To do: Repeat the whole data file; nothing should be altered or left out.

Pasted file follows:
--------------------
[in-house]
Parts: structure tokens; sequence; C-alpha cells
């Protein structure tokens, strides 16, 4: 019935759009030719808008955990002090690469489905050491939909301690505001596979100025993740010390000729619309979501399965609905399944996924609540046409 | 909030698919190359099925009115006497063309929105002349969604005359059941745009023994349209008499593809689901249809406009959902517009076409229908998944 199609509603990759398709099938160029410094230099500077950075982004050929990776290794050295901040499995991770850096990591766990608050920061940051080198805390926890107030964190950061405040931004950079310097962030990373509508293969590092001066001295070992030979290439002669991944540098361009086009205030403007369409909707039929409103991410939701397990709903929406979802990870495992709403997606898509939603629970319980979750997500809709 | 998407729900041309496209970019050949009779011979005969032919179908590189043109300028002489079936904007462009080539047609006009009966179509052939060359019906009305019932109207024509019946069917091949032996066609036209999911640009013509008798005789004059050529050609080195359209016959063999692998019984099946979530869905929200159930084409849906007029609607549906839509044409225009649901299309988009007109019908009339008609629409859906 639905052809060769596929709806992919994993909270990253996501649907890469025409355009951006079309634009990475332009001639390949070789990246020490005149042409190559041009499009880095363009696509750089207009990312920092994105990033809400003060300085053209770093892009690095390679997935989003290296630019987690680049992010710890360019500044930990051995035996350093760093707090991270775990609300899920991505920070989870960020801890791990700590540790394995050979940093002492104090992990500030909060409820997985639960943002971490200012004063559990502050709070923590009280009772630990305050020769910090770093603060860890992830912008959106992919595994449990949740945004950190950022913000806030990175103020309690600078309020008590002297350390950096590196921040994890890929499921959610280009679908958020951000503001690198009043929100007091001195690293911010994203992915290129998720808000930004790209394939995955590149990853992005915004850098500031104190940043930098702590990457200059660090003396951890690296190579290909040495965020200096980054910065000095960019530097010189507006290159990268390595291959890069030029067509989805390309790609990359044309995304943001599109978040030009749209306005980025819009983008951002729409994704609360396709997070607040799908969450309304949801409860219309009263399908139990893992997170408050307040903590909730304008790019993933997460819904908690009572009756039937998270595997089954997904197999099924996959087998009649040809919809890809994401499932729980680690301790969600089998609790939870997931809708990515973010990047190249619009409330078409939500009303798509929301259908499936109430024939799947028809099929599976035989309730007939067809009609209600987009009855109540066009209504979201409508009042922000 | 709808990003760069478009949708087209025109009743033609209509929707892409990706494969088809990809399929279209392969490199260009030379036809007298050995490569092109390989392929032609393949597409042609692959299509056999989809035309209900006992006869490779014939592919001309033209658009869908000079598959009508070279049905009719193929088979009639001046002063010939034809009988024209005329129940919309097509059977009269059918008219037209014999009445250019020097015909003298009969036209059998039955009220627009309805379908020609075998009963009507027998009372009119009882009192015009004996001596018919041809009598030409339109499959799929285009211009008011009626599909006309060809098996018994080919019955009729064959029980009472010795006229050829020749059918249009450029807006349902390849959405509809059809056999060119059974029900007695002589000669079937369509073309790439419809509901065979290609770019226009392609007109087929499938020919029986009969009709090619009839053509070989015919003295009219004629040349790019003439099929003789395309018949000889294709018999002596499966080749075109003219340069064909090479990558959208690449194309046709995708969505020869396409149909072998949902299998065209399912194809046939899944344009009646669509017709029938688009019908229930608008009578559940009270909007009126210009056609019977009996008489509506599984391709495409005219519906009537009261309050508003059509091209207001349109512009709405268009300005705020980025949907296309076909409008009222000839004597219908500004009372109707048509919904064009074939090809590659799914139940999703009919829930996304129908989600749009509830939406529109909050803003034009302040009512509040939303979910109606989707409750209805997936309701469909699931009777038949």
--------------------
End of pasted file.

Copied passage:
[in-house]
Parts: structure tokens; sequence; C-alpha cells
């Protein structure tokens, strides 16, 4: 019935759009030719808008955990002090690469489905050491939909301690505001596979100025993740010390000729619309979501399965609905399944996924609540046409 | 909030698919190359099925009115006497063309929105002349969604005359059941745009023994349209008499593809689901249809406009959902517009076409229908998944 199609509603990759398709099938160029410094230099500077950075982004050929990776290794050295901040499995991770850096990591766990608050920061940051080198805390926890107030964190950061405040931004950079310097962030990373509508293969590092001066001295070992030979290439002669991944540098361009086009205030403007369409909707039929409103991410939701397990709903929406979802990870495992709403997606898509939603629970319980979750997500809709 | 998407729900041309496209970019050949009779011979005969032919179908590189043109300028002489079936904007462009080539047609006009009966179509052939060359019906009305019932109207024509019946069917091949032996066609036209999911640009013509008798005789004059050529050609080195359209016959063999692998019984099946979530869905929200159930084409849906007029609607549906839509044409225009649901299309988009007109019908009339008609629409859906 639905052809060769596929709806992919994993909270990253996501649907890469025409355009951006079309634009990475332009001639390949070789990246020490005149042409190559041009499009880095363009696509750089207009990312920092994105990033809400003060300085053209770093892009690095390679997935989003290296630019987690680049992010710890360019500044930990051995035996350093760093707090991270775990609300899920991505920070989870960020801890791990700590540790394995050979940093002492104090992990500030909060409820997985639960943002971490200012004063559990502050709070923590009280009772630990305050020769910090770093603060860890992830912008959106992919595994449990949740945004950190950022913000806030990175103020309690600078309020008590002297350390950096590196921040994890890929499921959610280009679908958020951000503001690198009043929100007091001195690293911010994203992915290129998720808000930004790209394939995955590149990853992005915004850098500031104190940043930098702590990457200059660090003396951890690296190579290909040495965020200096980054910065000095960019530097010189507006290159990268390595291959890069030029067509989805390309790609990359044309995304943001599109978040030009749209306005980025819009983008951002729409994704609360396709997070607040799908969450309304949801409860219309009263399908139990893992997170408050307040903590909730304008790019993933997460819904908690009572009756039937998270595997089954997904197999099924996959087998009649040809919809890809994401499932729980680690301790969600089998609790939870997931809708990515973010990047190249619009409330078409939500009303798509929301259908499936109430024939799947028809099929599976035989309730007939067809009609209600987009009855109540066009209504979201409508009042922000 | 709808990003760069478009949708087209025109009743033609209509929707892409990706494969088809990809399929279209392969490199260009030379036809007298050995490569092109390989392929032609393949597409042609692959299509056999989809035309209900006992006869490779014939592919001309033209658009869908000079598959009508070279049905009719193929088979009639001046002063010939034809009988024209005329129940919309097509059977009269059918008219037209014999009445250019020097015909003298009969036209059998039955009220627009309805379908020609075998009963009507027998009372009119009882009192015009004996001596018919041809009598030409339109499959799929285009211009008011009626599909006309060809098996018994080919019955009729064959029980009472010795006229050829020749059918249009450029807006349902390849959405509809059809056999060119059974029900007695002589000669079937369509073309790439419809509901065979290609770019226009392609007109087929499938020919029986009969009709090619009839053509070989015919003295009219004629040349790019003439099929003789395309018949000889294709018999002596499966080749075109003219340069064909090479990558959208690449194309046709995708969505020869396409149909072998949902299998065209399912194809046939899944344009009646669509017709029938688009019908229930608008009578559940009270909007009126210009056609019977009996008489509506599984391709495409005219519906009537009261309050508003059509091209207001349109512009709405268009300005705020980025949907296309076909409008009222000839004597219908500004009372109707048509919904064009074939090809590659799914139940999703009919829930996304129908989600749009509830939406529109909050803003034009302040009512509040939303979910109606989707409750209805997936309701469909699931009777038949």